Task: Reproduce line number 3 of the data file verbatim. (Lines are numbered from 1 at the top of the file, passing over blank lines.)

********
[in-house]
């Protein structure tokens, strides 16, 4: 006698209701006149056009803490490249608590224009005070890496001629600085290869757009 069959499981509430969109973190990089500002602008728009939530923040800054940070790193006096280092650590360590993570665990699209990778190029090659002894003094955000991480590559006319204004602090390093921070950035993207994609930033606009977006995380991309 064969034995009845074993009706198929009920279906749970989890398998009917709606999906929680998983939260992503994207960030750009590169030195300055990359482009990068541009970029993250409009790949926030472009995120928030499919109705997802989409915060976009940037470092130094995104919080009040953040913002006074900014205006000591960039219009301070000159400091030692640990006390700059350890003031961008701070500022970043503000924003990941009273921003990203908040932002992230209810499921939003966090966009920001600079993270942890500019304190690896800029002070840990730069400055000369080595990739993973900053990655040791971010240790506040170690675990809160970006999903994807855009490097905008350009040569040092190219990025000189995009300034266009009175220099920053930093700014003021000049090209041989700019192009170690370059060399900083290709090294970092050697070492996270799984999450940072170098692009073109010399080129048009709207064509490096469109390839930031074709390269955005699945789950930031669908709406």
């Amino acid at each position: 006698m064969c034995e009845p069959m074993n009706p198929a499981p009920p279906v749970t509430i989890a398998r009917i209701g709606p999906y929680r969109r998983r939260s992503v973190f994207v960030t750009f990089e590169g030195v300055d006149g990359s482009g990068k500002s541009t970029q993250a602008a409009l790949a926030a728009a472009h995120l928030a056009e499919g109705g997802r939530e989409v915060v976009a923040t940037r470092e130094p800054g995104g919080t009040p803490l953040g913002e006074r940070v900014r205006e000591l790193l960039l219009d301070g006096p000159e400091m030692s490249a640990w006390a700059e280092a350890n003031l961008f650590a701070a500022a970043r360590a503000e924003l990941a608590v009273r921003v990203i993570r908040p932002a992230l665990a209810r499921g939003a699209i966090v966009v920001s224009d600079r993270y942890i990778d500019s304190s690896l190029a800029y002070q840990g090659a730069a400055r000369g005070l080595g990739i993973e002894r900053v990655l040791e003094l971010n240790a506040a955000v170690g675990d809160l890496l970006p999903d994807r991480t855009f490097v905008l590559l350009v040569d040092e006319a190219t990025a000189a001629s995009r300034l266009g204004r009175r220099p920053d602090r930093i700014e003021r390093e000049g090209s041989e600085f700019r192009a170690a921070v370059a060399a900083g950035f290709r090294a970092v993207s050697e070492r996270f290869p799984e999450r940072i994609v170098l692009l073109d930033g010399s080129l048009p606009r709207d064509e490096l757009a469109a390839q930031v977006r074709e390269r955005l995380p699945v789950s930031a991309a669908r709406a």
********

């Amino acid at each position: 006698m064969c034995e009845p069959m074993n009706p198929a499981p009920p279906v749970t509430i989890a398998r009917i209701g709606p999906y929680r969109r998983r939260s992503v973190f994207v960030t750009f990089e590169g030195v300055d006149g990359s482009g990068k500002s541009t970029q993250a602008a409009l790949a926030a728009a472009h995120l928030a056009e499919g109705g997802r939530e989409v915060v976009a923040t940037r470092e130094p800054g995104g919080t009040p803490l953040g913002e006074r940070v900014r205006e000591l790193l960039l219009d301070g006096p000159e400091m030692s490249a640990w006390a700059e280092a350890n003031l961008f650590a701070a500022a970043r360590a503000e924003l990941a608590v009273r921003v990203i993570r908040p932002a992230l665990a209810r499921g939003a699209i966090v966009v920001s224009d600079r993270y942890i990778d500019s304190s690896l190029a800029y002070q840990g090659a730069a400055r000369g005070l080595g990739i993973e002894r900053v990655l040791e003094l971010n240790a506040a955000v170690g675990d809160l890496l970006p999903d994807r991480t855009f490097v905008l590559l350009v040569d040092e006319a190219t990025a000189a001629s995009r300034l266009g204004r009175r220099p920053d602090r930093i700014e003021r390093e000049g090209s041989e600085f700019r192009a170690a921070v370059a060399a900083g950035f290709r090294a970092v993207s050697e070492r996270f290869p799984e999450r940072i994609v170098l692009l073109d930033g010399s080129l048009p606009r709207d064509e490096l757009a469109a390839q930031v977006r074709e390269r955005l995380p699945v789950s930031a991309a669908r709406a």